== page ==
Now what New Zealand?
We did it.
We got through lockdown. We crushed the Covid-19 curve. We're open for business.
We didn't even run out of toilet paper.
If we take a deep breath and look back at what we were facing eight weeks ago, things have clearly gone well – especially by international standards.
But it is an odd finish line.
We've made it to the end of the beginning of this crisis.
There's cause for celebration but it's all a bit overwhelming.
Time warps around intense experiences – travel, illness…adventures in magical kingdoms on the other side of wardrobes.
As C.S. Lewis so wonderfully captured, when the intensity of big events suddenly lifts, the shock of ordinary life can be dislocating.
They don't call it post-traumatic shock for nothing. Adrenaline and a sense of purpose can see humans through a lot for a while.
But there is always a price.
Psychologists are still measuring the mental health impacts of the Christchurch earthquakes on a generation of young people.
I've felt a sense of mild agoraphobia getting out into the world again, a return of the anxiety that was there going into lockdown but which had settled with the humdrum of the daily lockdown routine.
To call what I've been through traumatic would be an insult to, well, almost anyone I think of.
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But even in a middle-class bubble of Netflix and Zoom catch-ups there is no hiding from the profound sadness of what has befallen the world.
For all the brave optimism about New Zealand's economic recovery, it is devastating to think of the opportunity that has been lost.
This week's Budget with its $50 billion of new spending just highlights what could have been done in a pre-Covid world.
New Zealand had nearly every economic indicator in the right place.
We were on the cusp of seriously addressing some social inequalities and some major shortfalls in infrastructure and housing.
After years of caution, it was finally time to cash in on a long period of economic stability.
Did we wait too long? Or is all that caution what leaves us with the fiscal firepower to survive?
That's a question for the economic historians now.
The rest of us have to stay focused on the future we've been given. We have to get out and live life.
What does ordinary life look like again?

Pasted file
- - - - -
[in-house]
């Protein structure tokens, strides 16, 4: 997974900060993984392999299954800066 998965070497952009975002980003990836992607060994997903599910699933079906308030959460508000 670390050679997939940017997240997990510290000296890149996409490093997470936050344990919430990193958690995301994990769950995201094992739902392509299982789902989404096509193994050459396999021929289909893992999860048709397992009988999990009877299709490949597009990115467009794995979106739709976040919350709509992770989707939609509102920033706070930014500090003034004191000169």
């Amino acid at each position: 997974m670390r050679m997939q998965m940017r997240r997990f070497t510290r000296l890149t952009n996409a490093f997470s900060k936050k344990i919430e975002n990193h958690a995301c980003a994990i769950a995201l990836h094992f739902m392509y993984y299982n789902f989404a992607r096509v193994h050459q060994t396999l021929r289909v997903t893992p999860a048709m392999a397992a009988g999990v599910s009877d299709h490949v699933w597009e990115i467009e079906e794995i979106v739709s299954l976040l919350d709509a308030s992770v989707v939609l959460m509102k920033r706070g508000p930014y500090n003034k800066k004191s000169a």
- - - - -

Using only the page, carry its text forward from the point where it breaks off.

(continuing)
We're venturing out into a world that looks almost the same as before but with mildly dystopian twists.
It is all too much like an episode of the grim and subtlety futuristic sci-fi series Black Mirror.
So much of the worst is still ahead of us. Unemployment and business failures are going to hit hard in the coming weeks and months.
The truth is we have no clear timeline for this event.
All the focus on our economic future really put the virus in the background last week.
It was sobering to wake up on Friday to the World Health Organisation warning that a vaccine may never come.
Coronavirus – like the common cold - has always been a tough nut for scientists to crack.
We can't base all our economic decisions on the prospect of a silver-bullet cure.
The world may just have to get on and learn to live with this thing – albeit, hopefully, with incremental advances in treatment and management which reduce transmission and mortality rates.
For now, that leaves several big holes in our economy.
The biggest – international tourism - is impossible for us to fix ourselves.
Perhaps we'll see antibody tests and other management techniques making travel possible in time. There's hope for a transtasman bubble.
The IATA, the aviation industry body, says it will be 2023 before global tourism gets back to where it was.
But other border issues might be solved with the kind of careful rules and planning we've seen in the various stages of domestic lockdown.
For those travelling to New Zealand for an extended stay as students and long-term migrants, quarantine periods are more realistic.
New Zealand's success in getting on top of the virus, if we can sustain it, is a huge asset.
The challenges then are logistical. They are more obviously in our control.
We can with some urgency make plans to rebuild the international education sector.
We can get the big international film and television productions under way.
We don't have to assume immigration has stalled and house prices must plunge.
Immigration policy will need to be revisited quickly. The international demand to settle in New Zealand remains. Let's harness it.
What skills does the country need now in a world of much higher unemployment?
Calls to allow special access to the world's super-rich didn't fly with the Prime Minister.
But tech-savvy immigrants with an entrepreneurial bent and capital to invest – why not?
The challenge of ordinary life in the Covid-19 world will be to sort out what we can control and what we can't.
We can't afford to let any opportunity go by.
And we should be thankful – as we look at the carnage still unfolding around the world – that we are in a country where there is now opportunity in front of us.